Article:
Training materials will be developed for dissemination of the intervention in the form of sessions comprising plenary lectures, scenarios, simulations, and small group practical sessions to provide hands-on experience in performing the corresponding clinical procedures using job aides, dummies and monitoring devices. We shall conduct 1-day training and aim at training at least 60% of all the nurses and 90% of the paediatric residents rotating in NBU during the study period. We will count on the trained to pass on the knowledge and skills to the rest of the NBU staff through on-job training supported as needed by the study neonatologists and nurses and champions that will be identified during the training. An immediate outcome of the training will be a prototype of the AOP clinical care bundle and a consensus on key performance tracer indicators that will monitor the adoption of the clinical care bundle in the implementation phase. Additionally, interactions during the training will be central in identifying potential early adopters and “champions” to enlist in the implementation phase (Fig. 2).
Implementation phase (Fig. 2)
Qualitative research procedures during implementation phase
A continuous quality improvement (CQI) approach that utilises a theoretical framework based on the Berwick Rules will be applied in the implementation of the prototype AOP clinical care bundle . Multiple cycles of QI following a PDSA framework will be performed for 4 months, ensuring that the clinical care bundle is tested, adapted to context and accepted by users  (Table 1).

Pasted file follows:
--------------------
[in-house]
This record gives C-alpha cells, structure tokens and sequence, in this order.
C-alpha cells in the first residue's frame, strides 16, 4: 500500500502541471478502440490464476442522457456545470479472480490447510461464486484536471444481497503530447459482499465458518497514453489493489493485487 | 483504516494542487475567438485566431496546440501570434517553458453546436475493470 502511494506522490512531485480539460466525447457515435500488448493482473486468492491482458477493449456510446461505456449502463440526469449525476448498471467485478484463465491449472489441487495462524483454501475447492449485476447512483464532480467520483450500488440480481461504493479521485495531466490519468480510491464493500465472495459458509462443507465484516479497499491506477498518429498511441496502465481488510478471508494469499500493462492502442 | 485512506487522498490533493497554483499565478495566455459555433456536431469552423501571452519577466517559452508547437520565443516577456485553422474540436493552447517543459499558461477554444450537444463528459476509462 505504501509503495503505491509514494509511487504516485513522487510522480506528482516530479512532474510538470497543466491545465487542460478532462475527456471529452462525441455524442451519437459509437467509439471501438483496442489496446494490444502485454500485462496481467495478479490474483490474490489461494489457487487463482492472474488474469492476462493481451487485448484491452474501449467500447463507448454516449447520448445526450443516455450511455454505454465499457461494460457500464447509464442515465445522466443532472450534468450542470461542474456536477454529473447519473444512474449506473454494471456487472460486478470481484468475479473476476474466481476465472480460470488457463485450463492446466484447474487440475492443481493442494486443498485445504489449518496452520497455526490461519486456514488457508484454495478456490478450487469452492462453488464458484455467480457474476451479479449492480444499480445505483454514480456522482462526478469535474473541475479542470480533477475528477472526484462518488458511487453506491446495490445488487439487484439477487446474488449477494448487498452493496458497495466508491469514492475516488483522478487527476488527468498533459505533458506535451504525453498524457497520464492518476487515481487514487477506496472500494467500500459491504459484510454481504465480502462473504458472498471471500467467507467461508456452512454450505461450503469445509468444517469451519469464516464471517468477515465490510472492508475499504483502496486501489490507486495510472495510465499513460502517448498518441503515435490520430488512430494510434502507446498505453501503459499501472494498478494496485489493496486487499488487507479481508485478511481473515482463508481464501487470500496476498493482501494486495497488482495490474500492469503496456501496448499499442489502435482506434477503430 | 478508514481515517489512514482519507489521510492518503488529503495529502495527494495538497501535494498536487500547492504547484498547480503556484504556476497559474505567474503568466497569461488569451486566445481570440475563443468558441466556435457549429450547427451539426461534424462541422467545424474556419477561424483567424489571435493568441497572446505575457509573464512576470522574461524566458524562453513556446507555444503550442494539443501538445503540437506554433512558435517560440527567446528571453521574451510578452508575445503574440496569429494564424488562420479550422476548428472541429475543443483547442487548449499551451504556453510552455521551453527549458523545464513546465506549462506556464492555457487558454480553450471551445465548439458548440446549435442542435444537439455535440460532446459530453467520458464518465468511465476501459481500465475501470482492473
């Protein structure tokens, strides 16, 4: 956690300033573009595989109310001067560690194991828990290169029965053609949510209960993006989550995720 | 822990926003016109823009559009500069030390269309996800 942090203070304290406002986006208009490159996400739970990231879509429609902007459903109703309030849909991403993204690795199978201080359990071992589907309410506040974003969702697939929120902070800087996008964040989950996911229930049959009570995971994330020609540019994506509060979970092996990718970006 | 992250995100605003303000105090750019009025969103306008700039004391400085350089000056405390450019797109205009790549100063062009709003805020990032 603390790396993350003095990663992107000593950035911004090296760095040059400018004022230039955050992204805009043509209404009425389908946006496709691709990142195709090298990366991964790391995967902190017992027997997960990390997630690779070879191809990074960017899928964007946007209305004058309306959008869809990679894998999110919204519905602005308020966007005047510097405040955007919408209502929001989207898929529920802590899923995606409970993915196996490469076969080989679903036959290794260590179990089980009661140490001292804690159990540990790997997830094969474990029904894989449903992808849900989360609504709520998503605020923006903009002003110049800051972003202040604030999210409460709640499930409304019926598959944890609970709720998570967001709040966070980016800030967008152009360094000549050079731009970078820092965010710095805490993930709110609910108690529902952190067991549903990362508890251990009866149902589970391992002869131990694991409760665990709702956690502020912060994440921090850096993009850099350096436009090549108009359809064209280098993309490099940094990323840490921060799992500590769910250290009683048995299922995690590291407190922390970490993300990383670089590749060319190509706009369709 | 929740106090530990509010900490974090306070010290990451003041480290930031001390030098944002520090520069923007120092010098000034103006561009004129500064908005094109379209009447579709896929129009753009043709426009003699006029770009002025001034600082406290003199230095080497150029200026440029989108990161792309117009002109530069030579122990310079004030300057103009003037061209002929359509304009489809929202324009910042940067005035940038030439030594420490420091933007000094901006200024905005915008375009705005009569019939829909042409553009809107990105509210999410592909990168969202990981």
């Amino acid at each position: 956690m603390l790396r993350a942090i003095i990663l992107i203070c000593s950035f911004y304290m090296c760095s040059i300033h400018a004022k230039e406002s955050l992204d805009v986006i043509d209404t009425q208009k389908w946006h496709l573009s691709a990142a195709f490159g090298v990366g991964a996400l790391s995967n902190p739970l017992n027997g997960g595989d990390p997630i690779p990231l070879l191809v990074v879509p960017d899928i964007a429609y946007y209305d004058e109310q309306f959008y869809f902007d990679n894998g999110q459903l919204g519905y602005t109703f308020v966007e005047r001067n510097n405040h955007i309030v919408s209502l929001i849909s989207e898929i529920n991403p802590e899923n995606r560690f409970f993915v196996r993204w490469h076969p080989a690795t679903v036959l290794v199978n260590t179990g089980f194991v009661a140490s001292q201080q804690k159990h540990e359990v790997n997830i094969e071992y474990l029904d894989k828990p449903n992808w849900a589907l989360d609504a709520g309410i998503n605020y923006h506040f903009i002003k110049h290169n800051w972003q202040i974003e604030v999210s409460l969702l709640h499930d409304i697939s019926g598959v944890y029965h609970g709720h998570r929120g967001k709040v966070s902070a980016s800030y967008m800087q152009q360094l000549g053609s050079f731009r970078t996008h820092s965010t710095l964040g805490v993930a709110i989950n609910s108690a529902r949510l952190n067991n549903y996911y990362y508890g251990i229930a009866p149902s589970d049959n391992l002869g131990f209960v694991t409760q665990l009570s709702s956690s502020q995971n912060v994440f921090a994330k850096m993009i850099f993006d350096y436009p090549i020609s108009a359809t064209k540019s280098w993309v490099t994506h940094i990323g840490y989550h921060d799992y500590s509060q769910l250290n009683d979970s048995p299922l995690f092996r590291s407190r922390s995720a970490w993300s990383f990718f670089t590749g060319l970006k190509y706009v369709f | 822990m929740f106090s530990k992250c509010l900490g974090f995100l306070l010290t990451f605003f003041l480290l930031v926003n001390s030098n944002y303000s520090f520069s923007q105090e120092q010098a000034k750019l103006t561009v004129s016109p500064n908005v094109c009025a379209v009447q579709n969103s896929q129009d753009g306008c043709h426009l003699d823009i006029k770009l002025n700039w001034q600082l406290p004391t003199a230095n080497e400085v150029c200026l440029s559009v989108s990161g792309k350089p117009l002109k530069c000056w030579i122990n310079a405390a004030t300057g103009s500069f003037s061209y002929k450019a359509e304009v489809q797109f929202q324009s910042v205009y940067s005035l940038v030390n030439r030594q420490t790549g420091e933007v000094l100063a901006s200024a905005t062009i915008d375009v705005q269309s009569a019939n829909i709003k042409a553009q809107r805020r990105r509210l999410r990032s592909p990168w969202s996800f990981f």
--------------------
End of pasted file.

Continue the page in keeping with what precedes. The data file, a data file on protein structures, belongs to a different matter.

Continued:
Audit team and committee to support the PDSA cycles: The NBU unit has ongoing audits carried out once a month. The investigators will introduce the hospital’s audit team to WHO guidance on case/mortality reviews, conducting facility-based audits, problem framing and root-cause analysis, solution identification and system thinking [25, 26]. Audit processes such as frequency of meetings, duration, venue and selection criteria of neonates for qualitative case reviews will be determined in collaboration with the existing hospital’s audit team. Additional audit team members may be considered as per the WHO guidance. The audit teams will be required to attend the meeting and participate in planning for change, identifying problems and solutions and implementing the planned actions. The audit processes will be tailored to the context, case-mix and performance of tracer indicators.